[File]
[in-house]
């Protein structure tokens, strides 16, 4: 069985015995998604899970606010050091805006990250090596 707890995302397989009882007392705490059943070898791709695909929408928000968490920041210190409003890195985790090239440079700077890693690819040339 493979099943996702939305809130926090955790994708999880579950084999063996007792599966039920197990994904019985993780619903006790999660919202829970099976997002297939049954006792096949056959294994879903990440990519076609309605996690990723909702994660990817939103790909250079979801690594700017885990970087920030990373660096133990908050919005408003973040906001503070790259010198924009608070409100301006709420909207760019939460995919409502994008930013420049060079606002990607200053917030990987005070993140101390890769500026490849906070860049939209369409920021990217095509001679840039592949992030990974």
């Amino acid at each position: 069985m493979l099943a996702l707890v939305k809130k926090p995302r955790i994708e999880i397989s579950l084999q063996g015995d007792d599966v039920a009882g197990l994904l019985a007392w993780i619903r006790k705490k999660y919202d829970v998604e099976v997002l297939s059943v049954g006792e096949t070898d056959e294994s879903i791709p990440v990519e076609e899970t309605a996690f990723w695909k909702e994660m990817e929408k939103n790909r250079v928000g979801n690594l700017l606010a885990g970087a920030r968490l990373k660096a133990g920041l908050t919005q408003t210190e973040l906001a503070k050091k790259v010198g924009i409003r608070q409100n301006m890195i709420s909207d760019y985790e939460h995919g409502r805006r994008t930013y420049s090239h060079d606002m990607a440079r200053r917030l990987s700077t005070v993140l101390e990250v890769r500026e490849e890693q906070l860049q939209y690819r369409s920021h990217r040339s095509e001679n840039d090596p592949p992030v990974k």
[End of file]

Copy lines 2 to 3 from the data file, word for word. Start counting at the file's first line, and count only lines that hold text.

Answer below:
């Protein structure tokens, strides 16, 4: 069985015995998604899970606010050091805006990250090596 707890995302397989009882007392705490059943070898791709695909929408928000968490920041210190409003890195985790090239440079700077890693690819040339 493979099943996702939305809130926090955790994708999880579950084999063996007792599966039920197990994904019985993780619903006790999660919202829970099976997002297939049954006792096949056959294994879903990440990519076609309605996690990723909702994660990817939103790909250079979801690594700017885990970087920030990373660096133990908050919005408003973040906001503070790259010198924009608070409100301006709420909207760019939460995919409502994008930013420049060079606002990607200053917030990987005070993140101390890769500026490849906070860049939209369409920021990217095509001679840039592949992030990974």
């Amino acid at each position: 069985m493979l099943a996702l707890v939305k809130k926090p995302r955790i994708e999880i397989s579950l084999q063996g015995d007792d599966v039920a009882g197990l994904l019985a007392w993780i619903r006790k705490k999660y919202d829970v998604e099976v997002l297939s059943v049954g006792e096949t070898d056959e294994s879903i791709p990440v990519e076609e899970t309605a996690f990723w695909k909702e994660m990817e929408k939103n790909r250079v928000g979801n690594l700017l606010a885990g970087a920030r968490l990373k660096a133990g920041l908050t919005q408003t210190e973040l906001a503070k050091k790259v010198g924009i409003r608070q409100n301006m890195i709420s909207d760019y985790e939460h995919g409502r805006r994008t930013y420049s090239h060079d606002m990607a440079r200053r917030l990987s700077t005070v993140l101390e990250v890769r500026e490849e890693q906070l860049q939209y690819r369409s920021h990217r040339s095509e001679n840039d090596p592949p992030v990974k």